Then one day toward the end of this summer I had a revelation. I decided I would try eliminating refined carbohydrates and sugar from my diet, and I would quit the gym and take up calesthenics. Both represeneted major changes for me. For one, I love refined carbs, especially bread and pastries. Secondly, I had been going to gyms since I was sixteen, so I could barely conceive of what I would do to substitute what had become an integral part of my life.
Eliminating the carbs proved easier than I anticipated. Though it was odd to eat eggs in the morning without toast and forgo pasta at dinner, I quickly became accustomed to eating only meat, vegetables, fruit, and dairy products. As for exercising, instead of the gym I began routine of old-fashioned bodyweight exercises: push-ups; chin-ups; pull-ups; sit-ups; squats; dips; and so on. I completed these outside regardless of the weather. When I started, I could barely manage three pull-ups on a bar, which made me wonder just what the hell all those years in the gym had really accomplished in terms of fitness and physical strength. Undeterred, I kept at it throughout the autumn.
The results? Well after four months, I have lost more than twenty pounds. I am now 190 and have never felt better.
I am not a doctor, or a fitness guru, or a nutrionist. I would not go so far as to say making the changes I have made would produce similar results for you, but for me the transformation has been quite remarkable. If you are pushing forty and are having trouble staying fit, give low-carb + calesthenics a try. It could be the thing for you, too. And you can do it without expensive programs, memberships, and products. I have saved a couple hundred dollars in gym fees alone since I switched to at-home body weight exercises.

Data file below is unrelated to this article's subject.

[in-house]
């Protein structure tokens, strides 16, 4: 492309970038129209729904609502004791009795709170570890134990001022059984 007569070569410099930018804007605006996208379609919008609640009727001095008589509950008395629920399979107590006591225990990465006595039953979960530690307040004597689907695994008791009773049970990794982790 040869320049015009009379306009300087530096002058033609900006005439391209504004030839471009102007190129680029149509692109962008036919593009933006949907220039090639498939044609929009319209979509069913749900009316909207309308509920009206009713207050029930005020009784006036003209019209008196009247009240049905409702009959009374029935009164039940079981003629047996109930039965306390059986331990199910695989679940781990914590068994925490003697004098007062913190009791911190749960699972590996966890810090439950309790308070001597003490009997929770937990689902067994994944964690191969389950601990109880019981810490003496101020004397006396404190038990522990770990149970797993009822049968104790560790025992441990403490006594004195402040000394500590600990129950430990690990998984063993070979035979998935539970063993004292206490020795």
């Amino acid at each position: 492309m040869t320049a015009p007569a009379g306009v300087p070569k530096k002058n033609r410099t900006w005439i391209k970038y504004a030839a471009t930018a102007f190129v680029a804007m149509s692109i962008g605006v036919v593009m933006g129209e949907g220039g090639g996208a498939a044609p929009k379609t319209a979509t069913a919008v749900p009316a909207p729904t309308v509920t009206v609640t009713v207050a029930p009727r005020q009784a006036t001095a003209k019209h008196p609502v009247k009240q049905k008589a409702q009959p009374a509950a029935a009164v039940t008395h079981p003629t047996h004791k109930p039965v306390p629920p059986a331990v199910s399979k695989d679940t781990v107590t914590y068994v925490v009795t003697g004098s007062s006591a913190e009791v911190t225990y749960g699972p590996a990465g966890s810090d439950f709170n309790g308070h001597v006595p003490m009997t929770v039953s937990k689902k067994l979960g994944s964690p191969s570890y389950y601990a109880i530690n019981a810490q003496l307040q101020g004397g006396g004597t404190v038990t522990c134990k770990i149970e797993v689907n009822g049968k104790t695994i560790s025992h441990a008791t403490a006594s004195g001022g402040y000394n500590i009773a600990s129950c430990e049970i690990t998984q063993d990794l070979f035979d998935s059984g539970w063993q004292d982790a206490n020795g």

A ton of free material exists on both subjects on the internet, but I only researched the basics. The trick is to know your own body and discover what works and does not work for you. For the calesthenics part, I did only the most basic reading up. As for diet, I don't think you have to go full tilt keto or whatever they call the latest fad. Your body will tell you what it needs - all you have to do is tell your body it doesn't need pancakes and muffins. Simply get out there, start exercising, cut the excess carbs from your plate, and you are sure to see results rather quickly.
Blog and Comments
Blog posts tend to be spontaneous, unpolished, first draft entries ranging from the insightful and periodically profound to the poorly-argued and occasionally disparaging.
Comments are moderated. Anonymous comments are never published (please use your name or a pseudonym). Emails welcome:
f er en c ber g er (at) h ot m ail (dot) co m
Blogs/Sites I Read
Bruce Charlton's Notions
Meeting the Masters
From The Narrow Desert
Twisting the Tail of the Cosmos
Deep Britain and Ireland